BY SANTA CLAUS
Christmas is that most American of holidays because Christmas is about money, and Americans have most of it. We like to tell ourselves that Christmas is about fellowship and family, the kind of things we see in It's a Wonderful Life. Those things are present sometimes, allegedly, but Christmas is about shopping and parents fighting over this season's Tickle Me Elmo du jour and buying the new digitally re-mastered It's a Wonderful Life laser disc on a soon-to-be maxed-out credit card. You know this, even if you won't admit it. This is America, my friend: first you get the money, then you get the power, then you get the women. Money-and what we buy with our money-defines us.
And at no time are we buying as we are during the holidays. Because of this, at no time is America's nonexistent class system ever more apparent. This is not good or bad; it just is. The only real tragedy is that hackneyed holiday gift guides, which just about every newspaper and magazine indulges in, take none of this into account. Gifts are offered as available to everyone, which of course they're not. The rich buy what they buy, the poor make do, and the middle classes struggle to make their statement.
Whichever class you belong to will determine what you will buy and what you will receive, since the only consistent class mixing that goes on in this country occurs in the drive-through, curbside drug boutiques of the inner city.
Recognizing this, our gift suggestions-for every facet of your home life-come with proper class designation so that you may go directly to those gifts that speak to you and your strata. You may notice that we said middle classes, since we have identified two: climbers, who aspire to be rich, to act rich, to possess those things and attitudes that either evoke wealth or signal their imminent ascent, and poseurs, who fancy themselves outside the mainstream, although they live comfortably-simultaneously wanting all the badges of success and rejecting them, as long as they can keep the badges.
These are your friends and neighbors, America. The same friends and neighbors of George Bailey (a poseur if there ever was one) who, one star-crossed night, saw their friend George in trouble, offered up prayers on his behalf, and then came together to offer support the way Americans do best: they gave him money.
God bless us every one.
Just not all together.
Rich: ITALIAN WOOD-BURNING OVENS
So it's not actually in the kitchen: as Wolfgang Puck has shown, you can cook anything in these beautiful ovens. And by "you," of course, we mean Carmen can cook anything in them-from fish to chicken to pizza to roasts to vegetables to those native dishes with crazy names she's always making up. Those people live to serve! And that's why Carmen will love cooking on this oven, knowing that the smoke from her handiwork is giving you pleasure as it wafts over the tennis court.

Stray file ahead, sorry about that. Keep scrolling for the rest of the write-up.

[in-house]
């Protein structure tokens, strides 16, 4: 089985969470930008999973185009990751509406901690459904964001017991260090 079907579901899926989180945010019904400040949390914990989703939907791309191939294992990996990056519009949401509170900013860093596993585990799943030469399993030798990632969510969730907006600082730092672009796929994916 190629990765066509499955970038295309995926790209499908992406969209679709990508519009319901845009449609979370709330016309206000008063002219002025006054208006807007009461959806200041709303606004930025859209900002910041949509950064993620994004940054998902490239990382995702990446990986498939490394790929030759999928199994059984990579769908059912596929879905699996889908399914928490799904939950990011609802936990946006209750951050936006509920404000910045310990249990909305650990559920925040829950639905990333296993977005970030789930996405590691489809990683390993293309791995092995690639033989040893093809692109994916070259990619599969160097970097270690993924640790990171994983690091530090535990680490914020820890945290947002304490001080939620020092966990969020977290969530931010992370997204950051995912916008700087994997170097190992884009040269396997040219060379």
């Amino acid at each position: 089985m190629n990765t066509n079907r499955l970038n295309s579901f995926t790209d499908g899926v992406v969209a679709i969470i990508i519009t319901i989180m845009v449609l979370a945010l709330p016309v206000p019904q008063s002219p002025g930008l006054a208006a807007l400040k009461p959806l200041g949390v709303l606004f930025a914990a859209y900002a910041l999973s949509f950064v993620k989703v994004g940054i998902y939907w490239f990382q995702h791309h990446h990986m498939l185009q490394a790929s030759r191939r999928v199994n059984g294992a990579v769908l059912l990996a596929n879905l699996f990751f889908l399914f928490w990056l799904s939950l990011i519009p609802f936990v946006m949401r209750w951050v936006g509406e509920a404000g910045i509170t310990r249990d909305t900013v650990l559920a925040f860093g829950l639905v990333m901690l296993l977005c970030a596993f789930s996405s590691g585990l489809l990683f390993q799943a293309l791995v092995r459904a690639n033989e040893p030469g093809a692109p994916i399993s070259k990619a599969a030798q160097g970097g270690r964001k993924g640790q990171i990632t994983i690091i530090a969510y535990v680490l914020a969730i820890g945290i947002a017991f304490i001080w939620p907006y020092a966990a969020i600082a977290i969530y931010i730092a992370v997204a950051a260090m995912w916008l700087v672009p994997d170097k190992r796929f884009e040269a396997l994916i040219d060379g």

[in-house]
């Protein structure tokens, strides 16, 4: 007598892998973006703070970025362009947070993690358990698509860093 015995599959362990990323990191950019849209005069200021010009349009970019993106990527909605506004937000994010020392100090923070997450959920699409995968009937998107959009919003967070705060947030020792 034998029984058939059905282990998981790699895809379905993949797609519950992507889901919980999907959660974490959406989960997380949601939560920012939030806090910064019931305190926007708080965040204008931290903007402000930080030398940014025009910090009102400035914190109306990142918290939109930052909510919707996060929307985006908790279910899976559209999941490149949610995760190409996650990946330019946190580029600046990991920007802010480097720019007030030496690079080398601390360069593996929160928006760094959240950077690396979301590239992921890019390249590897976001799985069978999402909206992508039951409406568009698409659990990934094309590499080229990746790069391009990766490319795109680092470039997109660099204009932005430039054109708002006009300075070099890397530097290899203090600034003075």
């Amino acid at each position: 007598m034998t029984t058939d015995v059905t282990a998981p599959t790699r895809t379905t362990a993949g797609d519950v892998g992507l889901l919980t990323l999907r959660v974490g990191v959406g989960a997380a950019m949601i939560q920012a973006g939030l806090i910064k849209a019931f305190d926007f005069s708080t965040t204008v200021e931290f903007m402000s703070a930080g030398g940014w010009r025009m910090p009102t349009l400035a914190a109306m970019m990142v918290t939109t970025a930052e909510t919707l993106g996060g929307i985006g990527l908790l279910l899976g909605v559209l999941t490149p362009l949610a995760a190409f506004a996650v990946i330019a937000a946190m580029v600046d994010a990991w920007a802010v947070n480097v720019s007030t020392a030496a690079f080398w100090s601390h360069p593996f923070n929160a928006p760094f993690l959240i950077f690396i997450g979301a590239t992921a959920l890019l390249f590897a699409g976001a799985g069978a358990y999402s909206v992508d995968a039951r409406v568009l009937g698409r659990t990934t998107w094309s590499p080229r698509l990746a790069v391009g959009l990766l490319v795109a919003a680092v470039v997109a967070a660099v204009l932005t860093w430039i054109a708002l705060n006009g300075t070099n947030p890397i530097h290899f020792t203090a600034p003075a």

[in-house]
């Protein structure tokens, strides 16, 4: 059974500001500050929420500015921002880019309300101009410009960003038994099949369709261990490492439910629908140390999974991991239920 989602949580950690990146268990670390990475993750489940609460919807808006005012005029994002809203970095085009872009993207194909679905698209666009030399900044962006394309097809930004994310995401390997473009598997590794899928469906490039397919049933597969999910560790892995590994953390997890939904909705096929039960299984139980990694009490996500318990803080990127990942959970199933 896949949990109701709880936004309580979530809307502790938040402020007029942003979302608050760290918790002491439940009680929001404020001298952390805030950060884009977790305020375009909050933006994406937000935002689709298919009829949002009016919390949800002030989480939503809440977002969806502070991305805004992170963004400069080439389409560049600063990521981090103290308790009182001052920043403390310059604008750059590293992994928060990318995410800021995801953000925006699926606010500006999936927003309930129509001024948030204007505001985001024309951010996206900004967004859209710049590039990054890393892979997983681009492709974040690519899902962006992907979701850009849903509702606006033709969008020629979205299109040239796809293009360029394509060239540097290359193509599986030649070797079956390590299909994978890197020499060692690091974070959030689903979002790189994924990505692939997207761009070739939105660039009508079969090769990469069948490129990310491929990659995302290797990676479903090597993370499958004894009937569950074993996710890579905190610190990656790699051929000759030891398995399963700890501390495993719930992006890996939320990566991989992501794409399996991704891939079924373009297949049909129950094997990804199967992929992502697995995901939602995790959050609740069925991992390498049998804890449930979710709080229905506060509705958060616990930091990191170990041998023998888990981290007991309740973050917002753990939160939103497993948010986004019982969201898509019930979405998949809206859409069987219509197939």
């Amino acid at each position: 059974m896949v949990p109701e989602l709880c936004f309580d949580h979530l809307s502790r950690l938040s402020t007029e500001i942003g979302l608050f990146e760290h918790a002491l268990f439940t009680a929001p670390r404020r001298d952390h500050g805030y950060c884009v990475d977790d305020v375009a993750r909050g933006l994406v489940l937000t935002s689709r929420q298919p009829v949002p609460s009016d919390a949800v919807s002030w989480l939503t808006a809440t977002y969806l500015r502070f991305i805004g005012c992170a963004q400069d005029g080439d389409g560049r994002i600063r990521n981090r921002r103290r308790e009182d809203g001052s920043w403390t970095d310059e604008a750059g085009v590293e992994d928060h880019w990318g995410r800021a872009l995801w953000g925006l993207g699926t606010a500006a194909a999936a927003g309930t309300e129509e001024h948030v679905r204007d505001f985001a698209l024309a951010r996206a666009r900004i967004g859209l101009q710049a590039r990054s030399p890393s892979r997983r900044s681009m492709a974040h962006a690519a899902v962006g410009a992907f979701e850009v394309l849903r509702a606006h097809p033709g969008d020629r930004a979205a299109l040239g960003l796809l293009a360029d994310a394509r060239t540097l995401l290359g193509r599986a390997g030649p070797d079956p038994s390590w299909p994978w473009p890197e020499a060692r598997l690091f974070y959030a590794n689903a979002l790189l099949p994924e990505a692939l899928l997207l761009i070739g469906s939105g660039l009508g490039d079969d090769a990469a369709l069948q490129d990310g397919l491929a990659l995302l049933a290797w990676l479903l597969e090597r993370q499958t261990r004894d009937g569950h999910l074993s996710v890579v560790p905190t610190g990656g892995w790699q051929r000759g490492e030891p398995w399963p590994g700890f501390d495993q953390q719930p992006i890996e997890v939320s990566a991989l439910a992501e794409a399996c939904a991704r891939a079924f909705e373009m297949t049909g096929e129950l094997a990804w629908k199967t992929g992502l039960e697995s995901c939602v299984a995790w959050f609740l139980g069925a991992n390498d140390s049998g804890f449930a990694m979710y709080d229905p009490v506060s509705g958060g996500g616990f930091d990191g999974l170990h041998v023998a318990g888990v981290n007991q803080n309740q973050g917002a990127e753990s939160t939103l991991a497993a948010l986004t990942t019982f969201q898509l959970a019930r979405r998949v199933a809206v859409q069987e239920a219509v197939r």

Italian Wood-Burning Oven, Piccolo (37-inch cooking surface) . . . $2,750
Italian Wood-Burning Oven, Medio (49-inch cooking surface . . . $3,150
Magnaini Imports, 417 Begonia Ave., Corona del Mar, (800) 967-7724.
Carmen . . . $400 per week (minus $10 weekly garnishment for smoke damage to tennis courts)
Carmen's benefits (health, SSI) . . . $0
Cabinet post lost when Senate confirmation panel finds out about Carmen . . . $127,000
Climber: THREE-PART PASTA COOKER
Now you can show people that you know your rotelle from your gnocchi by cooking each simultaneously in this large 12-quart pot with portioned strainers. The pot's large size allows for non-sticky pasta as well as gives you license to wax on about the differences between penne and rigatoni ("You see, one is a grooved noodle with a little hole in the middle; the other is a grooved noodle with a slightly larger hole in the middle. It's really quite easy when you know the language"). The pot's spun-aluminum design makes for easy washing for the woman who cleans your house once a week, but whose name you can never seem to remember.
Three-part cooker . . . $248
Two-part cooker . . . $148
The J. Peterman Company, Fashion Island, Newport Beach, (949) 719-9884.
What's-her-name . . . $60 per week
What's-her-name's benefits . . . All-you-can-eat leftover-pasta lunch
Poseur: HAITIAN VODOU FLAGS
Make a bold statement in a room in which art usually only goes as far as those spotted cow mitts you used to have when cows were ironic instead of tragic figures. These stunning cloth pieces are intricately embroidered with beads to represent several deities of the Vodou religion, a religion that has been disparagingly called-and spelled-voodoo in this country. Imagine the pleasure of pointing out the flags to your friends and using them as an excuse to criticize (a) U.S.-Haitian policy and (b) your friends' mispronunciation of Vodou. Imagine what a comfort a flag of the deity Ezili Danto (a goddess favored by abused and overworked women) will be to Consuelo ("Cone-Thway-Lo," you correct your friends), the woman who cleans your house once a week!
Haitian Vodou Flags . . . $84-$110
Outsider Folk Art, 3716 E. Broadway, Long Beach, (562) 438-2270.
Consuelo . . . $70 per week (includes $10 self-imposed guilt tax)
Consuelo's benefits . . . That you understand
While the people who employ you to clean their house are always generous with food "that would just go to waste," and while the manager at your fast-food job allows you to take food home (in lieu of being paid for working overtime), nothing completes a kitchen like lots of fruits and vegetables. They are "in"-whether cooked, canned or eaten raw. Yes, they can be pricy, but they're healthy, they're tasty, and they make a bold statement against rickets.